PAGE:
Alley Cat Cafe Has No Cats, Only Great Cheap Eats

“We do not have cats,” a sign in the front window of Alley Cat Cafe’s little dining room warns, perhaps to ward off disappointment from visitors expecting to delight in a cat cafe with cute kittens jumping on the tables. 

There are, in fact, a few ceramic cats on a tchotchke shelf in a corner. But Alley Cat Cafe is best known as a destination for delicious, affordable breakfast and lunch, attracting crowds on Middletown’s old Main Street for 21 years.

It’s been almost that long since I last reviewed Alley Cat Cafe, and looking over my 2003 review, it appears that hardly anything has changed. The casual, homey decor is about the same, most of the menu selections remain unchanged. The room is as neat as a pin, with a big green Health Department “A” and a 100-point score on the wall to prove it. Even the prices haven’t gone up as much as 20 years of economic turmoil might suggest.

“I’m hard pressed to think of any other local eatery that offers food of this high quality for a price this low,” I wrote at the end of that review. “Highly recommended.” From 2003 to 2022, I wouldn’t change a word of that.

Alley Cat Cafe is open daily except Sunday for breakfast and lunch, beginning the day with basic breakfast dishes and continuing through early afternoon with a selection of soups and sandwiches plus a few entrees, many showing a faint Italian accent. Everything on the breakfast menu is $9.99 or less, and the same is true for all the lunch items except three entrees that top out at $13.25 (for salmon sauteed in lemon caper sauce). 

The cafe is also famous for its homemade cakes, which are on display in a glass-front case to tempt you through your meal.

When we arrived, the polite server let us know that she was working alone in the crowded room, so service might be a little slow. That’s a smart move: It’s much easier for me to relax when I know there’s going to be a delay than to be irritated with an unexpected wait.

Like quite a few of Alley Cat’s dishes, the delicious Milano sandwich boasts an Italian accent. It adds aromatic basil pesto flavors to roasted eggplant, portobellos, red pepper, provolone and more.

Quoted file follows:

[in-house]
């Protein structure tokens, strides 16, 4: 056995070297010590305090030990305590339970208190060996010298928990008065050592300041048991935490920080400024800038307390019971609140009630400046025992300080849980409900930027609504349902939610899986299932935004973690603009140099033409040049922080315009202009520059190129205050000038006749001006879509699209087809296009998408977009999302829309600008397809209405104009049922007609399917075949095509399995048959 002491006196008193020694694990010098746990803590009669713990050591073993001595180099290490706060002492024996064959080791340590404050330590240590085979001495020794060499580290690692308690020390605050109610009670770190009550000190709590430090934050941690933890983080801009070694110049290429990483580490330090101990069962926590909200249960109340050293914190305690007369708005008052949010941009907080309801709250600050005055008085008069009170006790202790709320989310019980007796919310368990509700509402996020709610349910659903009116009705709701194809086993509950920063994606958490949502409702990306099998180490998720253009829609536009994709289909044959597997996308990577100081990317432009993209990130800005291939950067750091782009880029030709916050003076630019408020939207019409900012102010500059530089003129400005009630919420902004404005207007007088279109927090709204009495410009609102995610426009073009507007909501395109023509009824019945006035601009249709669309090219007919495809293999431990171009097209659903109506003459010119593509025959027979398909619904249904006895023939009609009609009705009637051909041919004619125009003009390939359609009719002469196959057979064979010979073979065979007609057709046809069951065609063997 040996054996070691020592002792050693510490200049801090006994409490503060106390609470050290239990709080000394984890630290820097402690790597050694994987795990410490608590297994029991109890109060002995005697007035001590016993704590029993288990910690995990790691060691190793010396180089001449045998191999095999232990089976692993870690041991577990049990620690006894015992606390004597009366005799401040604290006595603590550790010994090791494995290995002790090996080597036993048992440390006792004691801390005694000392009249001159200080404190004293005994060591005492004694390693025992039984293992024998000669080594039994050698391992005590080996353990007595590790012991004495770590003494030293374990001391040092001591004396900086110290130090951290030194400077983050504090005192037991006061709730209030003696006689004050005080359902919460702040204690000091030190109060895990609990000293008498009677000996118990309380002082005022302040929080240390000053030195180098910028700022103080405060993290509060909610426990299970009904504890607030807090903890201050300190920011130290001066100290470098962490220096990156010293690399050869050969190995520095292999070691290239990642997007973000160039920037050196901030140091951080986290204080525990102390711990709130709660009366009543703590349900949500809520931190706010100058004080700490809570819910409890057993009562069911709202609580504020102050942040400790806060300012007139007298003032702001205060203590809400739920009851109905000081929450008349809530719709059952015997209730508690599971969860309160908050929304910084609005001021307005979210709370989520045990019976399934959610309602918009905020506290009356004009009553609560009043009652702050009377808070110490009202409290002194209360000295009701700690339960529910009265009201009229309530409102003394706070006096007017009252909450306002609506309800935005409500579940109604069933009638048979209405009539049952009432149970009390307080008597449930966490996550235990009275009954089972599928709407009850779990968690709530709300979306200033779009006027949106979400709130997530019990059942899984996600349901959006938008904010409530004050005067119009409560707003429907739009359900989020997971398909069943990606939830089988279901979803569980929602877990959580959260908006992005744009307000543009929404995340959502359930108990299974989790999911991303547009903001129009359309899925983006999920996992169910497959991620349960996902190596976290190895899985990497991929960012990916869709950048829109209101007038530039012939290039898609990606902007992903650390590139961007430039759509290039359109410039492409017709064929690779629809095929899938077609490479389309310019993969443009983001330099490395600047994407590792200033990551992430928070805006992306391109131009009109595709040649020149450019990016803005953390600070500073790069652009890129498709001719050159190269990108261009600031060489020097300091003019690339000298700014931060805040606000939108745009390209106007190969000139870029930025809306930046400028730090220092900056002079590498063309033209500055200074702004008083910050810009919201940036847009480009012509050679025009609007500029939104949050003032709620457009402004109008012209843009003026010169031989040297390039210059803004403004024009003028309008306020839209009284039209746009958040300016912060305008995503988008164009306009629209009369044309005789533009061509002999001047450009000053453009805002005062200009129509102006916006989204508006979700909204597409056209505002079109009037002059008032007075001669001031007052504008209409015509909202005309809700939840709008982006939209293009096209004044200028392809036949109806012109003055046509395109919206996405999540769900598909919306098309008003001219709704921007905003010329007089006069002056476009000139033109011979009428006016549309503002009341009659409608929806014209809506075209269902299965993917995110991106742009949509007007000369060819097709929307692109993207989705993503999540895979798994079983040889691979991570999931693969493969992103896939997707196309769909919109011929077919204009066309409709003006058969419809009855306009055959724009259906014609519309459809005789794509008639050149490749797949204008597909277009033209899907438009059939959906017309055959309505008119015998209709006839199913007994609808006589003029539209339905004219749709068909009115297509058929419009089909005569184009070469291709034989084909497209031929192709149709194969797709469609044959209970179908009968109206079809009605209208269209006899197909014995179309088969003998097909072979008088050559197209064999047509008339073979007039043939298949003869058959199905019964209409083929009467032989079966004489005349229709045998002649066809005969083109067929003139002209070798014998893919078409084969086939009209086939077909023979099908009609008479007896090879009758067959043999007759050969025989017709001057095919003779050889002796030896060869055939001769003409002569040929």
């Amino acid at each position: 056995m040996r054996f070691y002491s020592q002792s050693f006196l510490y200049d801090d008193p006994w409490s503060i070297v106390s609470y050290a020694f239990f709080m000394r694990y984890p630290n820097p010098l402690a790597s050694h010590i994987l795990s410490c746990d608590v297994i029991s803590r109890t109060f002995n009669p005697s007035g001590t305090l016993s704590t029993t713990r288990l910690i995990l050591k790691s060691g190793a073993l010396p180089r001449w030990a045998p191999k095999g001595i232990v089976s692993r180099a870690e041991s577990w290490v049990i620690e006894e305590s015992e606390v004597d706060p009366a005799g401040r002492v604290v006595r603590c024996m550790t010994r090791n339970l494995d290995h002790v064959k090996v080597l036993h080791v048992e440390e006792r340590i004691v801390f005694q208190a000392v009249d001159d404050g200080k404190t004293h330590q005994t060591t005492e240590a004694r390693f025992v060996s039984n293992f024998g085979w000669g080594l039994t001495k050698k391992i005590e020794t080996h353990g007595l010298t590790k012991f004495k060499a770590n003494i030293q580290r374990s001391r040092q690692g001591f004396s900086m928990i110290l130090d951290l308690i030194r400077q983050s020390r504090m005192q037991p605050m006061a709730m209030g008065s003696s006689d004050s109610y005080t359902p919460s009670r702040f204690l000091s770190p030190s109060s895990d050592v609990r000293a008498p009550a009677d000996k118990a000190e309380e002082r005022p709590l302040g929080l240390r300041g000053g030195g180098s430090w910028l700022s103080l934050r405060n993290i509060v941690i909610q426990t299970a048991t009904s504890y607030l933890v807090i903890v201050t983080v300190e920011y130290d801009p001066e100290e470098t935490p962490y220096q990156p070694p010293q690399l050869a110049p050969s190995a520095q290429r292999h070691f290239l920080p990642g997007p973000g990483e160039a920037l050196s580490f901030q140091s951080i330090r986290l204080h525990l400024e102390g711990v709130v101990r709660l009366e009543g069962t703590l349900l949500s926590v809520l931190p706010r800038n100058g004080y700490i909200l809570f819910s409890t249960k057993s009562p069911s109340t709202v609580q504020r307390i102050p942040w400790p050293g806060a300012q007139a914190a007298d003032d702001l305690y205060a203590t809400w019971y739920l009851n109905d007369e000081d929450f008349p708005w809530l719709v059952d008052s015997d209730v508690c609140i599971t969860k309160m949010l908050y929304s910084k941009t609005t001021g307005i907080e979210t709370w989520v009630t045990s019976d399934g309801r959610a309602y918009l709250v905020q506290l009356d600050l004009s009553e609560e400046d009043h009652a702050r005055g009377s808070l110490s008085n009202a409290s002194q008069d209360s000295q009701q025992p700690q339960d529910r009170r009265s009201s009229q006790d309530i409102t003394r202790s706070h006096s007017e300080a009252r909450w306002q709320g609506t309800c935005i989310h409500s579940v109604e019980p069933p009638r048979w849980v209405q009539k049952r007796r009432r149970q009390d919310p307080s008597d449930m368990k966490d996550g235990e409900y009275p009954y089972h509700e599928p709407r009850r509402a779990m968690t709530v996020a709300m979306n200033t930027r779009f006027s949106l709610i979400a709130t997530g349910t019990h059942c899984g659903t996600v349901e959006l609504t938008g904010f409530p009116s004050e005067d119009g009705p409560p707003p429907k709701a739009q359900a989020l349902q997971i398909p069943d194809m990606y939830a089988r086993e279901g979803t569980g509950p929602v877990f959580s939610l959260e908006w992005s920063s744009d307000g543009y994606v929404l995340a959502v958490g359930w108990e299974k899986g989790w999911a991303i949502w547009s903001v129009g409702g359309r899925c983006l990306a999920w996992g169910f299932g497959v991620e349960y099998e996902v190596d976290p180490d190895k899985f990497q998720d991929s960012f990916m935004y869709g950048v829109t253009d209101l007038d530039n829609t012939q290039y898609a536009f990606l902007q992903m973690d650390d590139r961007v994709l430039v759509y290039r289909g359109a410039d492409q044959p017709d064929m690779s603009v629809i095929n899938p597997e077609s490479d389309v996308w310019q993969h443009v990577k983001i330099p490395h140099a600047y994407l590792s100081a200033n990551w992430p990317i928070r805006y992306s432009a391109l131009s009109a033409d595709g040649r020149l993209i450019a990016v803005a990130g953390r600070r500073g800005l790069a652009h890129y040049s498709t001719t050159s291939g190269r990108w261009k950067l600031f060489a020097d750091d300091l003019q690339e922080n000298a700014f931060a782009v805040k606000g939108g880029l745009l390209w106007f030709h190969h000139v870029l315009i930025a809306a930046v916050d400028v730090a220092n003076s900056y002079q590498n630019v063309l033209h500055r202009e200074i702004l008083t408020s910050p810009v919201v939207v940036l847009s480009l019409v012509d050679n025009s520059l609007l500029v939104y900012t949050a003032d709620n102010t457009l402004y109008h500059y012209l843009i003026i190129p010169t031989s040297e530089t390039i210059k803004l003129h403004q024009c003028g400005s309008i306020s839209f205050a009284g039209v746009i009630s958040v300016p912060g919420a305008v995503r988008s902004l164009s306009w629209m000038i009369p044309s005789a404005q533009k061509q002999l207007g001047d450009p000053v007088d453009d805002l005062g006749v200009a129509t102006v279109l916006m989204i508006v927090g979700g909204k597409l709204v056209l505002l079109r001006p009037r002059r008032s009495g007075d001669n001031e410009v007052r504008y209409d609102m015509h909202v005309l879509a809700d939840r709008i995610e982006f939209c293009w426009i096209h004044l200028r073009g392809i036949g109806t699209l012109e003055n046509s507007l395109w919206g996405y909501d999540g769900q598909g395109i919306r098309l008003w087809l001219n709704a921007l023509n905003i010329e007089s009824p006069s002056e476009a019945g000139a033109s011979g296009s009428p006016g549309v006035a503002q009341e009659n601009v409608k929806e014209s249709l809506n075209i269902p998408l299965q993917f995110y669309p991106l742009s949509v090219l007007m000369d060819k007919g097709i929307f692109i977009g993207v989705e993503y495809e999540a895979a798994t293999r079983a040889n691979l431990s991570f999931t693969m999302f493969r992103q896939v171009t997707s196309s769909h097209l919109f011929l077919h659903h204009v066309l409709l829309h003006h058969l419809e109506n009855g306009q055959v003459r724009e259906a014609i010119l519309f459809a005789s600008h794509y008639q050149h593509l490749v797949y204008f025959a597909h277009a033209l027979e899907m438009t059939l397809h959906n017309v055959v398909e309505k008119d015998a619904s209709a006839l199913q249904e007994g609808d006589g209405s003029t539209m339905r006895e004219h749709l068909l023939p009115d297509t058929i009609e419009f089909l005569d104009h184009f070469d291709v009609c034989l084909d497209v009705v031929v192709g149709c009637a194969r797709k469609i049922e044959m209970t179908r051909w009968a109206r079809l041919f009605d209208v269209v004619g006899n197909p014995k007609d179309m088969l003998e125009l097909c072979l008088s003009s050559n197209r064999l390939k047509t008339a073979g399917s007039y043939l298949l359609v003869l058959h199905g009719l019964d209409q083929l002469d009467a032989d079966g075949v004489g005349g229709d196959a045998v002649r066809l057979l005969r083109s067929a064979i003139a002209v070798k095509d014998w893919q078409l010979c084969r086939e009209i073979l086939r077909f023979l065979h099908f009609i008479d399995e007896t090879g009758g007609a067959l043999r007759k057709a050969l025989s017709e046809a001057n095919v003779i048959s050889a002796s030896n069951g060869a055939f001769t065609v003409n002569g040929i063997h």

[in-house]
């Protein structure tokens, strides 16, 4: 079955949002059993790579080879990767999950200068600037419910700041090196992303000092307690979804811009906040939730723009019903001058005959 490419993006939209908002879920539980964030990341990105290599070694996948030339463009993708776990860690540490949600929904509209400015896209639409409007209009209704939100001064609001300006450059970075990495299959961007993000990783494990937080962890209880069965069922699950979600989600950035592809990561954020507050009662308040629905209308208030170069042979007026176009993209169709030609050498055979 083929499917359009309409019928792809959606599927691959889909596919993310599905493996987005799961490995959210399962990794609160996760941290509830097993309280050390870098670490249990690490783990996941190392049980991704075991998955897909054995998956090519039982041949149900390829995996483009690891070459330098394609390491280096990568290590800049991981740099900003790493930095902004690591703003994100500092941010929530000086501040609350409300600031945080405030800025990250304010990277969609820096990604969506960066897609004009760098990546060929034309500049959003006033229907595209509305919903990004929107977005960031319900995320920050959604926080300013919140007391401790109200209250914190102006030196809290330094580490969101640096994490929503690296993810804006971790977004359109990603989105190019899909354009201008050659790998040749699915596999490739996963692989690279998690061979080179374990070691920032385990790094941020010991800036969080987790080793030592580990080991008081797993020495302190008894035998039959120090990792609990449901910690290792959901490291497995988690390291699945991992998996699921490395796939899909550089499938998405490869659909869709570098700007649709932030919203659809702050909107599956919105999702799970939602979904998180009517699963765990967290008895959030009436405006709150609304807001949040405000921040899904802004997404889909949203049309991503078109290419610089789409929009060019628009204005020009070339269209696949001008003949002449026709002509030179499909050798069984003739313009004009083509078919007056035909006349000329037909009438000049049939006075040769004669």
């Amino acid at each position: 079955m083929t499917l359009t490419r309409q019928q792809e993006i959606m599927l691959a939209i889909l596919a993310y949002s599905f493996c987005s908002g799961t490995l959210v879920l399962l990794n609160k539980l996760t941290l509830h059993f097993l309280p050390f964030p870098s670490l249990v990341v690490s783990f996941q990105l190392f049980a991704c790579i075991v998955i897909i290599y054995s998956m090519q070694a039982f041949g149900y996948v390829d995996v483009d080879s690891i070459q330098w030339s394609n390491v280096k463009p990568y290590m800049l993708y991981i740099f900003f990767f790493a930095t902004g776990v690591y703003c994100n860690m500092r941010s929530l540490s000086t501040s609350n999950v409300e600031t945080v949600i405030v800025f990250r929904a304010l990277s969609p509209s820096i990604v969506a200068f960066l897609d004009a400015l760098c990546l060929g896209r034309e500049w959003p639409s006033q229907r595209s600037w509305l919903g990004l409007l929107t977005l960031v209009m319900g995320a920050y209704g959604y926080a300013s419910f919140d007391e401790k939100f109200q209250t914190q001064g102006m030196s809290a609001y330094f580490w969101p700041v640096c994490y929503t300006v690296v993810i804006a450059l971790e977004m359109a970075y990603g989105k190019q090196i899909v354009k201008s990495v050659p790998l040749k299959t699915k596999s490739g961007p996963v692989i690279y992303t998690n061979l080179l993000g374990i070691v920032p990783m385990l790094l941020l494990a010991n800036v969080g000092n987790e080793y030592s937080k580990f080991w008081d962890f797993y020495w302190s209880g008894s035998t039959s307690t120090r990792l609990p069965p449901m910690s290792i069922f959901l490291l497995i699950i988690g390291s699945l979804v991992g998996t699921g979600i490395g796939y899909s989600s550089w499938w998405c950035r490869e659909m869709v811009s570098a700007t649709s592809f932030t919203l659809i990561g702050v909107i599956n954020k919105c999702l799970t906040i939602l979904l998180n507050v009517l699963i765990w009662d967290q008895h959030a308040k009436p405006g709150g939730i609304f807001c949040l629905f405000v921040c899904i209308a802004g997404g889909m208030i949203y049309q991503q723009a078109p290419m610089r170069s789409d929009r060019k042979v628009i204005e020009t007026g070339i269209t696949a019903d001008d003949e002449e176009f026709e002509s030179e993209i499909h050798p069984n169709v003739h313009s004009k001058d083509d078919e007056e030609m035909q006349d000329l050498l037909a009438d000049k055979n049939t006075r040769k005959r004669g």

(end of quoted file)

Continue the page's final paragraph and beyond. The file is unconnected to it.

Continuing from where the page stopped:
As it turned out, our meals didn’t take that long anyway, and the noonday crowd thinned out while we waited. We took advantage of the Cafe’s lunch special, which offers half of any panini or sandwich and a cup of soup or a salad for a thrifty $7.59. (The only asterisk to this deal adds 50 cents if your package includes a caesar salad, or a roast beef or sausage sub sandwich.

A hot roast beef sandwich ($9.49 on the regular menu, $7.99 on the half-and-half special) piled several evenly-sliced pieces of warm roast beef with crisply seared dark-brown edges and a single slice of melted provolone on a standard hoagie roll. A small tub of salty beef bouillon came alongside for optional dipping.

A portion of Southwest caesar salad ($6.49 small, $7.99 large on the regular menu, 50 cents extra on the sandwich-and-salad combo) was a good one even though a couple of the cut squares of romaine looked a bit brown on the edges. All the romaine was crisp, not wilted, though, and a good, savory Caesar dressing was a definite plus. A few bits of artichoke heart, diced red and green bell pepper and shreds of Parmesan added color, and the crisp croutons were excellent.

A Milano panini ($8.49 on the regular menu, $7.49 with the half-and-half special) was excellent, and it boasted distinct Italian flavors. Roasted rounds of Italian eggplant, slices of portobello mushroom, a beautiful tender lettuce leaf and bits of Brie were pulled together with the distinct basil scent of pesto mayo on sliced toasted Asiago cheese bread. It was an excellent sandwich, and in retrospect, I could have eaten a whole one.

The soup of the day — asparagus portobello — also showed off the chef’s creative skills. Cream-based and rich, it contained fine-chopped asparagus as well as bits of sliced mushroom and long-simmered asparagus spears. The flavors worked exceptionally well, with the mushroom imparting a subtle note almost like truffles.

A huge slice of Italian wedding cake made a delightful finish. It was wonderful cake, a highlight of an already good meal. Three-layers high, with a mix of coconut and pecan bits to add texture to its yellow-cake base, it was finished with a thick, succulent cream-cheese icing studded with pecans. Please, sir, may I have some more?

With a tall glass of strong, fresh iced tea, unsweet with lemon, our exceptionally appealing lunch for two totaled $27.85. I added a $10 tip because the standard percentages don’t work for restaurants as affordable as this. •

Alley Cat Cafe
11804 Shelbyville Road
245-6544

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About the Author

Storyteller and seeker. Writer, editor, recovering metro journalist; playwright, poet, once a classical DJ. Hard-core food-and-drink geek, serious home cook. Seminary grad, part-time Episcopal preacher. Did I say eclectic? Deeply rooted Louisville native who’s lived in NYC, LA and the Bay Area; political junkie and unapologetic leftie. Covering the Louisville dining scene in print media since the 1980s, and doing it online since 1994.

@RobinGarr

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